After the Crash

after the crashPublished: 2015
Author: Michel Bussi

An intelligent and unique thriller


Time for a confession – I’m terrified of flying, I hate it with a passion. There are so many strange noises and bumps and dangers that I don’t understand and can’t control. I have recurring dreams where I either witness a plane crash or am on a plane which is taking off in the middle of a city centre and having to negotiate high rise office buildings and motorway flyovers. My biggest fear isn’t, however, flying. It’s not flying. It’s crashing to the ground or into the side of a mountain at 500 miles per hour – the very scenario at the heart of Michel Bussi’s intriguing thriller After the Crash.

Just before Christmas 1980 a plane crashes into a mountain on the Swiss/French border. 168 of the 169 people onboard are killed in the ensuing fireball but one passenger survives, a three month old baby is thrown from the wreckage. Two families come forward claiming the child as their own – the wealthy and ruthless de Carvilles and the poor but loving Vitrals. Who is the child – Emilie or Lyse-Rose? Over the following 18 years a private investigator works tirelessly but ultimately unsuccessfully to uncover the truth. As all hope fades and he contemplates suicide, a chance discovery promises to finally solve the mystery however he is murdered before he can bring the truth to light.

I was hooked from the first page of After the Crash until the very end, for a couple of nights I stayed up much later than I intended in order to find out exactly what had happened in December 1980 and who the child actually was. As with several books I’ve read recently, the action takes place in two timeframes with flashbacks fleshing out the narrative. In this, unlike other books, the switching of timelines feels seamless and it reads as one complete story rather than two different stories told concurrently.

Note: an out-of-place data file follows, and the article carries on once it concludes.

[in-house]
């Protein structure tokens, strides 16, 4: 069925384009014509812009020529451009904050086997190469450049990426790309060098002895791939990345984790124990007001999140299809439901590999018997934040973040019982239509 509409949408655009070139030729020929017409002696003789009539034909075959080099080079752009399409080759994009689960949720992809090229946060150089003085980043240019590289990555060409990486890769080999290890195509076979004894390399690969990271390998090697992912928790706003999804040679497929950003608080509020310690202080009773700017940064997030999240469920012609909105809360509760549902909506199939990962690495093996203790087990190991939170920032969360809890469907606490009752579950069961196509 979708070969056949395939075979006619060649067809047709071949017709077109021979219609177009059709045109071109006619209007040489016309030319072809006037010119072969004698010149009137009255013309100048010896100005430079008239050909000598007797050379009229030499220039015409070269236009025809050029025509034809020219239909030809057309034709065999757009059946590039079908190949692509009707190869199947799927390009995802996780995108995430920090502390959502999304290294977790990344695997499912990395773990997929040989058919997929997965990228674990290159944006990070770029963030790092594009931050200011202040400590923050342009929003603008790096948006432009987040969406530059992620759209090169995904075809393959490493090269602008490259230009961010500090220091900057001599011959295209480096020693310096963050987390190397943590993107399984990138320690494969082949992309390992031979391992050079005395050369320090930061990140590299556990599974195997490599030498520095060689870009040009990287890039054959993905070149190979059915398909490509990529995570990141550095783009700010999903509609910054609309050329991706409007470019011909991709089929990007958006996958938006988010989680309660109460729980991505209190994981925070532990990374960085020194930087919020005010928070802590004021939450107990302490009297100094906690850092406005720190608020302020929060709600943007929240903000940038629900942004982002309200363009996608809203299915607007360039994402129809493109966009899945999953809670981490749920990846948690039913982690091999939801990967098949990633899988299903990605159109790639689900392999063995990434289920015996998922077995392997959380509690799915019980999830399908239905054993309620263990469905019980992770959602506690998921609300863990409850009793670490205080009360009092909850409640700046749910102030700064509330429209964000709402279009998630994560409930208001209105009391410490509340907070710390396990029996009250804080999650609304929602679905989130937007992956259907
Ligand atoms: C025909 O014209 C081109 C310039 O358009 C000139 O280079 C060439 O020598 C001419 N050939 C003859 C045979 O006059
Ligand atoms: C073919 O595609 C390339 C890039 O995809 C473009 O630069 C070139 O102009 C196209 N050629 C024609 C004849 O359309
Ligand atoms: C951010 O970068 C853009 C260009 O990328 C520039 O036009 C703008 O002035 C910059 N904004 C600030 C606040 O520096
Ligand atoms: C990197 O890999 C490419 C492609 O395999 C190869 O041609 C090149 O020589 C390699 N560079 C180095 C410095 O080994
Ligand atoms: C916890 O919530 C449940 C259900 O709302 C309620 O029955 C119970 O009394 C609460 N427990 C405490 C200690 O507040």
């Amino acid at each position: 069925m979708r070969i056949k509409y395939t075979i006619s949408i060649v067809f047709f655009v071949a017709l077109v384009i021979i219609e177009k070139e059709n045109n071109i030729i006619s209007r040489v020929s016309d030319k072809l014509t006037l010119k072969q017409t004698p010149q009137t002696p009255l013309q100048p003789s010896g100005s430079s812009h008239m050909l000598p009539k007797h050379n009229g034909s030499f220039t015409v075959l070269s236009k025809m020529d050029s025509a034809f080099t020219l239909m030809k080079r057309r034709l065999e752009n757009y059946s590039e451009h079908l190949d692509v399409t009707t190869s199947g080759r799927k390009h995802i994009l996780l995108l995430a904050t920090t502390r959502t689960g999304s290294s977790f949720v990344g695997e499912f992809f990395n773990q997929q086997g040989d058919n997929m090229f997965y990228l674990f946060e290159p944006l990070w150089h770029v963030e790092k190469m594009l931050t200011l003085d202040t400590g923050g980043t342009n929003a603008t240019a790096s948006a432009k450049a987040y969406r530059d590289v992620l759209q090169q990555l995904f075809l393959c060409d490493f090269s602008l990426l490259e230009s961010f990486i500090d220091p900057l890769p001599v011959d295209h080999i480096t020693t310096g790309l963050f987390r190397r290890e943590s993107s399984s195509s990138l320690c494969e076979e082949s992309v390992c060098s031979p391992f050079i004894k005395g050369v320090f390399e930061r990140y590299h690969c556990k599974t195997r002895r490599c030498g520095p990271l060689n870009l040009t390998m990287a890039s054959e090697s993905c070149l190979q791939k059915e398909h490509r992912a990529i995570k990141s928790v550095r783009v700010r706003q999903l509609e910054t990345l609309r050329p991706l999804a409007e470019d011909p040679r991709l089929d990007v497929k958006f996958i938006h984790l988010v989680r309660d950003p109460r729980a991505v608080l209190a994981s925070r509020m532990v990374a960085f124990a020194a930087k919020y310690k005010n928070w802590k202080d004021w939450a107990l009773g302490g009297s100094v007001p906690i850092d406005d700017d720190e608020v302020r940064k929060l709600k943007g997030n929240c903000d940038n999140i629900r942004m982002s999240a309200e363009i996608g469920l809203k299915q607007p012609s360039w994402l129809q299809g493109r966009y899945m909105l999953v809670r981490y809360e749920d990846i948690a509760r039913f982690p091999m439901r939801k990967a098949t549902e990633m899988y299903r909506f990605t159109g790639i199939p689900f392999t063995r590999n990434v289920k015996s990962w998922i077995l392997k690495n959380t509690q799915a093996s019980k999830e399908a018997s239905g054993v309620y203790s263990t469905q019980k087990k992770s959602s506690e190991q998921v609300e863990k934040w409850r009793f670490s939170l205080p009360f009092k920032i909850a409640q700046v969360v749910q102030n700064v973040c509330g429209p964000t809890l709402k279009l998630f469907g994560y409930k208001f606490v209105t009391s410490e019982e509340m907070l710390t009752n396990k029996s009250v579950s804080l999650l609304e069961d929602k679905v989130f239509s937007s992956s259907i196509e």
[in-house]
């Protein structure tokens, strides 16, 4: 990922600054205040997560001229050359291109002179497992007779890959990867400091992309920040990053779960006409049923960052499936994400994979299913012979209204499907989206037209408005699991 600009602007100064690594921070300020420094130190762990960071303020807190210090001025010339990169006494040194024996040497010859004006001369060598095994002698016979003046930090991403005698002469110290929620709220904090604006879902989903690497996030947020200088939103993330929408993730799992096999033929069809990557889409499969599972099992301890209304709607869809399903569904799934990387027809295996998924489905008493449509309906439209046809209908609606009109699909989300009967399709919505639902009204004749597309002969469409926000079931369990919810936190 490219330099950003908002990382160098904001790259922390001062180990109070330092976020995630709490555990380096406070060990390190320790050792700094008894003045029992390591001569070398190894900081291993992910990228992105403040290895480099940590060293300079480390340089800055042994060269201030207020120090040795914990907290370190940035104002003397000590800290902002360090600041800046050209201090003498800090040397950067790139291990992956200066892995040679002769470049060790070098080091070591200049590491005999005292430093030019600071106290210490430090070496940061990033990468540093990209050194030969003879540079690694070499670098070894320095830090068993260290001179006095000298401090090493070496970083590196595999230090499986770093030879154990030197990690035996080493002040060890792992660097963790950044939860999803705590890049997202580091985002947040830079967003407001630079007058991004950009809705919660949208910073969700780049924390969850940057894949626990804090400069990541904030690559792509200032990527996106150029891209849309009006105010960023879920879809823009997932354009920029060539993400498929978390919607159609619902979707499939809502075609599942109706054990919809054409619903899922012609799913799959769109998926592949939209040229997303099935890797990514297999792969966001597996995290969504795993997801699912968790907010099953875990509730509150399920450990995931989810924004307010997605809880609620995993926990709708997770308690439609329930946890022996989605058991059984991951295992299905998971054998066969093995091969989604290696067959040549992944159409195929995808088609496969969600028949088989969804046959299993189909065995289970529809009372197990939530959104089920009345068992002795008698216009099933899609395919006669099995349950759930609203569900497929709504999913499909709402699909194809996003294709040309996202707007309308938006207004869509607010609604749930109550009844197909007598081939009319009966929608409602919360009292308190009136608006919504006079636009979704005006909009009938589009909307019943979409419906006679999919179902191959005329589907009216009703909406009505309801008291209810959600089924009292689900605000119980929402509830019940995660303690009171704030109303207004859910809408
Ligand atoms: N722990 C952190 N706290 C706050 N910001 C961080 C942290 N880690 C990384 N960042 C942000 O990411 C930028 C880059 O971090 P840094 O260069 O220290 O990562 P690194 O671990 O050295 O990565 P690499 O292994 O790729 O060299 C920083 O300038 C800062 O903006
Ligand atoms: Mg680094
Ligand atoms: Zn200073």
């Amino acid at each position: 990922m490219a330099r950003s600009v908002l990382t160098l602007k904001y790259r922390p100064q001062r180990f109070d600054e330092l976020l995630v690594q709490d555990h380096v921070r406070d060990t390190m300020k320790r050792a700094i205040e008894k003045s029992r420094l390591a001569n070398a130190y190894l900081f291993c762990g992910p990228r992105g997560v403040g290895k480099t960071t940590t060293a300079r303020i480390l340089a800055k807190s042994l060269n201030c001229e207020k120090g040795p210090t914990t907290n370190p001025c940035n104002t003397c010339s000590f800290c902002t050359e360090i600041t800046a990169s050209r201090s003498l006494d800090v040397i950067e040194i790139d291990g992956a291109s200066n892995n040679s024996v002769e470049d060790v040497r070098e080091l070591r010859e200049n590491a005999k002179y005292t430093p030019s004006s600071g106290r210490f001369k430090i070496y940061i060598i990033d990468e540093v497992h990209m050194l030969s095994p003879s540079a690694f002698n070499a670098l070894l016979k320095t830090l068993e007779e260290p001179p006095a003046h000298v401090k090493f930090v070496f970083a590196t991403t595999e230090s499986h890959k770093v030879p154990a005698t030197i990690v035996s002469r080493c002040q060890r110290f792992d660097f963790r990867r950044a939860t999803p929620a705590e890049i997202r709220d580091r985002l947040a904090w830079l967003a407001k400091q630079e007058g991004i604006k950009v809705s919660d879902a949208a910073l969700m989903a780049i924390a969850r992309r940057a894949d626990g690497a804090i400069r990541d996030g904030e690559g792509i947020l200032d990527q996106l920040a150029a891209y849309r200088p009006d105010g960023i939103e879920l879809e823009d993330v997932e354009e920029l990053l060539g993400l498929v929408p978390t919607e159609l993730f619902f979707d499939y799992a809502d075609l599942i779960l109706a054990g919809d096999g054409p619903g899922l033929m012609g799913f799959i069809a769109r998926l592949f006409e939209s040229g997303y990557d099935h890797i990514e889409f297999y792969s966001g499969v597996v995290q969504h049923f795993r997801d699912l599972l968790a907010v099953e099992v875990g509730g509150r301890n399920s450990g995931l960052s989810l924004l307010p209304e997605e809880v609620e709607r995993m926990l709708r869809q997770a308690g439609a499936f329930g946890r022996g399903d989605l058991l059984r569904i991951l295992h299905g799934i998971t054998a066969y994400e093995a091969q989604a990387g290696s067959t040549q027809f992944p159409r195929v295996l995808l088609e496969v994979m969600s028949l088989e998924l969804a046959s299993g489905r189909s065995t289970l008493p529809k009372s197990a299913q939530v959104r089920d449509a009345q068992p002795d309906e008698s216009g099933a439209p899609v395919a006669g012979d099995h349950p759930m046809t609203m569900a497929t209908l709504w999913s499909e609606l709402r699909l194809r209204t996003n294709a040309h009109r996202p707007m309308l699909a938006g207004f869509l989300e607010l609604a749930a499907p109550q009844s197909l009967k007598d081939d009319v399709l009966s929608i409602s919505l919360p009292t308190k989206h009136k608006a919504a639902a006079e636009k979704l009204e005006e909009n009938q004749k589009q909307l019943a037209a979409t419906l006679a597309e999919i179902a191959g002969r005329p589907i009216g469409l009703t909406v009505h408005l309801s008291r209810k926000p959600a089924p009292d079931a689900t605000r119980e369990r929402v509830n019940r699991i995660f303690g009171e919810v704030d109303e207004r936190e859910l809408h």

The characters are all fully fleshed out and complex – even those who aren’t likeable have their sympathetic moments. I particularly had real sympathy for Malvina, the sister of one of the babies on the plane driven to insanity by the situation and her apparent loss. Her extreme actions are somehow forgivable because of her background.

There are a number of twists and turns, only one or two of which I saw coming and by the end I did have a little bit of fatigue. There’s also a degree of suspension of disbelief required and once or twice that did test my patience. Despite that, I really did enjoy After the Crash. It’s an intelligent and gripping thriller unlike anything else I’ve read in a long time.

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